Birds nest here from about December to May; from June to November they migrate to northwest Cambodia, so schedule your visit to coordinate with the birds’ travel itinerary if you want to see them. The birds are early risers, so morning visits are advised. During the day, they’re engaged in the important business of eating.
Mac Cuu Family Tombs
Not far from town are the Mac Cuu Family Tombs, known locally as Nui Lang, the Hill of the Tombs. Several dozen relatives of Mac Cuu are buried here in traditional Chinese tombs decorated with figures of dragons, phoenixes, lions and guardians. At the bottom of the complex is an ornate shrine dedicated to the Mac family.
Heading up the hill, the largest tomb is that of Mac Cuu himself, constructed in 1809 on the orders of Emperor Gia Long and decorated with carved figures of Thanh Long (Green Dragon) and Bach Ho (White Tiger), protectors of Taoist temples. The tomb of Mac Cuu’s first wife is flanked by the imperial symbols of dragons and phoenixes.
Temple of Lady Xu
Founded in the 1820s to house a statue that’s become the subject of a popular cult, this large temple faces Sam Mountain, on the same road as Tay An Pagoda. Originally a simple affair of bamboo and leaves, the temple has been rebuilt many times, most recently between 1972 and 1976, blending mid-20th-century design with Vietnamese Buddhist decorative motifs.
Xeo Quyt Forest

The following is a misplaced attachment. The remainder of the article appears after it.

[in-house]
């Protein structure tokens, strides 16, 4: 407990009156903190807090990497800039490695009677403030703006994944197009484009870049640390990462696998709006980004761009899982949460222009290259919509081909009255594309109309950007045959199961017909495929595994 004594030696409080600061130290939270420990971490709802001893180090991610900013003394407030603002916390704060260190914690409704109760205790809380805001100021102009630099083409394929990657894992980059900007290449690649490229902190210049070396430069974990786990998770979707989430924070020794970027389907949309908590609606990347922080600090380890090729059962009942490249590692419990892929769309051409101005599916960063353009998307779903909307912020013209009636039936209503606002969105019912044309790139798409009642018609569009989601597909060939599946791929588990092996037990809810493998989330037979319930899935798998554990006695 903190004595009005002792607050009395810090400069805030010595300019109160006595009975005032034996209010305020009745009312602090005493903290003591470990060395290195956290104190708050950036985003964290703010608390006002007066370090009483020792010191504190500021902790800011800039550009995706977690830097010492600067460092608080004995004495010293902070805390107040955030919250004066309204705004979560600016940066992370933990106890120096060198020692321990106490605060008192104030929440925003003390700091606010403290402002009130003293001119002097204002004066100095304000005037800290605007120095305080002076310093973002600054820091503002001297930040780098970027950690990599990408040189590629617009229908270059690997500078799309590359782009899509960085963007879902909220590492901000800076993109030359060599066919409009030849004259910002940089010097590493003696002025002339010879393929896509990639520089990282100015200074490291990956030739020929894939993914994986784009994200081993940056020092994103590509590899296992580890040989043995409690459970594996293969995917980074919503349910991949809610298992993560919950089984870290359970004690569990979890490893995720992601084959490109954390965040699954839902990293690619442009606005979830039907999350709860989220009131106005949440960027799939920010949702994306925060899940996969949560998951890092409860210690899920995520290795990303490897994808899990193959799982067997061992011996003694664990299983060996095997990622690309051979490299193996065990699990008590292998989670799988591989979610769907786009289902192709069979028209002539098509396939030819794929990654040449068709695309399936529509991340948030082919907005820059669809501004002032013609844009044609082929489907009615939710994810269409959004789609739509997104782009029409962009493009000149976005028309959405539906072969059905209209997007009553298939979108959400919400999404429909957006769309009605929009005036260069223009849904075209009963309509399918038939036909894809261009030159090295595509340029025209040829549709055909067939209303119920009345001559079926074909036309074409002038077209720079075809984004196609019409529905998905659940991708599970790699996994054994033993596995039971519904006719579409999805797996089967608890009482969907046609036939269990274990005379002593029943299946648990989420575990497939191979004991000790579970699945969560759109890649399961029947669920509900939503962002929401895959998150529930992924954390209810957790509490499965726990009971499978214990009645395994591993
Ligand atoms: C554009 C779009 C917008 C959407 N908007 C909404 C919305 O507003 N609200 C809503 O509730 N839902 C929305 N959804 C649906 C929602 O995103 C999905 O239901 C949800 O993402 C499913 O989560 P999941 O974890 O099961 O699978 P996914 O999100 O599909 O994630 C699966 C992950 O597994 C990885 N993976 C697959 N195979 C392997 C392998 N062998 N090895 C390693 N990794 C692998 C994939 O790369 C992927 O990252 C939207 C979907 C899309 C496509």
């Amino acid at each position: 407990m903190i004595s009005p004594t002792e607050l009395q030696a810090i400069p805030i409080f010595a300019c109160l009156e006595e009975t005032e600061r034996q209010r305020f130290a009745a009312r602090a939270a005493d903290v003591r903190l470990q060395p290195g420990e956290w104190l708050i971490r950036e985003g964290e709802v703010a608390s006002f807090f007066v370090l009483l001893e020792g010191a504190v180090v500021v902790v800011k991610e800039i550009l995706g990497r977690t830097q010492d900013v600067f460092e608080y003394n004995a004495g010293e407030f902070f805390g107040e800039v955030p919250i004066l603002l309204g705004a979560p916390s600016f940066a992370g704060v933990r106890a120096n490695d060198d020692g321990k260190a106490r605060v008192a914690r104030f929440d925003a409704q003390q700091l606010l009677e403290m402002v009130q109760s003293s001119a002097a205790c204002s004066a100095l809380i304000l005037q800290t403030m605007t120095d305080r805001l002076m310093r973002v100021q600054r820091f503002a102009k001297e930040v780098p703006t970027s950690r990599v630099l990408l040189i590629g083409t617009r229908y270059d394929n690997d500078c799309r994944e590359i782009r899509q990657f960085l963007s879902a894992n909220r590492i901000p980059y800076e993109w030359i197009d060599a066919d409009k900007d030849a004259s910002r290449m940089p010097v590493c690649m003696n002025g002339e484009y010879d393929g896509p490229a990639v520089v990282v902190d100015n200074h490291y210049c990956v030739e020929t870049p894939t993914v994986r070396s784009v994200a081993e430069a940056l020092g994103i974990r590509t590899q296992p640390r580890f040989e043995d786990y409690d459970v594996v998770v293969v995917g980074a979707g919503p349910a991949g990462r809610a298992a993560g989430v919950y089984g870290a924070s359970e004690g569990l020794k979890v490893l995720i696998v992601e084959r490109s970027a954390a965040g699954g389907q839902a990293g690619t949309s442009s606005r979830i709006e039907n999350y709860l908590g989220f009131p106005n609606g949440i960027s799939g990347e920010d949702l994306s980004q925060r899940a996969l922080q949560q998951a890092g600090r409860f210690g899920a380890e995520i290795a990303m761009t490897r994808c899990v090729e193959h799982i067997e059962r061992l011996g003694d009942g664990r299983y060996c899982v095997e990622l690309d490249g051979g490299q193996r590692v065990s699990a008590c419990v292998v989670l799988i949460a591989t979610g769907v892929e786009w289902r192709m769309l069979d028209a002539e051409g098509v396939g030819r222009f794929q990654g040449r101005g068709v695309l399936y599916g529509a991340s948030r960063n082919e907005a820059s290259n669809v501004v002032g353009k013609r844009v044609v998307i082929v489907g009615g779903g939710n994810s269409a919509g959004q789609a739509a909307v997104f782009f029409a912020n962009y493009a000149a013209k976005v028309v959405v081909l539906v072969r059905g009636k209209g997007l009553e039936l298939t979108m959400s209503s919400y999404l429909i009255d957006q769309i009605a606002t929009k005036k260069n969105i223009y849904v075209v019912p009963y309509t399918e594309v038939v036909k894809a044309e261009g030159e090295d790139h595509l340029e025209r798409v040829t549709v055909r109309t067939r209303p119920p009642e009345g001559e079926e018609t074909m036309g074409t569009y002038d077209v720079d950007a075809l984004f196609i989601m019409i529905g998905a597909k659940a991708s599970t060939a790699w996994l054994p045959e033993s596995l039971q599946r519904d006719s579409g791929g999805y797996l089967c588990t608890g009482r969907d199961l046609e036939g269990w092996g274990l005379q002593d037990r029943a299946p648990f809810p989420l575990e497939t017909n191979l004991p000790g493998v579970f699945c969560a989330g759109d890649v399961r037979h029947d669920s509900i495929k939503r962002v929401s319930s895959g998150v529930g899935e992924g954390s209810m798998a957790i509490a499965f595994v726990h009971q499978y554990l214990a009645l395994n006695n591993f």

Southeast of Cao Lanh and accessible by boat tour is the magnificent 52-hectare Xeo Quyt Forest (also called Rung Tram) near My Hiep village. One vast swamp beneath a beautiful thick canopy of tall trees and vines, it’s one of the last natural forests left in the Mekong Delta.
During the rainy season a marvellous 20-minute canoe tour takes you past old bunkers and former mine fields along narrow canals filled with ever-present dragonflies and choked with water hyacinths (luc binh) . It’s an exquisite experience but splash on the repellent and try to get out by 4.30pm when the mozzies begin swarming. During the dry season you can explore this area on foot.
Cai Rang Floating Market
Just 6km from Can Tho in the direction of Soc Trang is Cai Rang, the biggest floating market in the Mekong Delta. There is a bridge here that serves as a great vantage point for photography. The market is best before 9am, although some vendors hang out until noon.
Cai Rang can be seen from the road, but getting here is far more interesting by boat. From the market area in Can Tho it takes about an hour by river, or you can drive to the Cau Dau Sau boat landing (by the Dau Sau Bridge), from where it takes only about 10 minutes to reach the market.
Cai Be Floating Market
This bustling river market is worth including on a boat tour from Vinh Long, but aim for an early morning visit. Wholesalers on big boats moor here, each specialising in just a few types of fruit or vegetable, hanging samples of their goods from tall wooden poles. A notable sight is the huge and photogenic Catholic cathedral on the riverside.
It takes about an hour to reach the market from Vinh Long, but most people make detours on the way there or back to see the canals or visit orchards. For those travelling on an organised tour of the delta, it is customary to board a boat here, explore the islands and moor in Vinh Long before continuing to Can Tho.
Phong Dien Floating Market
Perhaps the Mekong Delta’s best floating market, Phong Dien has fewer motorised craft and more stand-up rowing boats. Less crowded than Cai Rang, there are also far fewer tourists. It’s at its bustling best between 6am and 8am. The market is 20km southwest of Can Tho; most get here by road.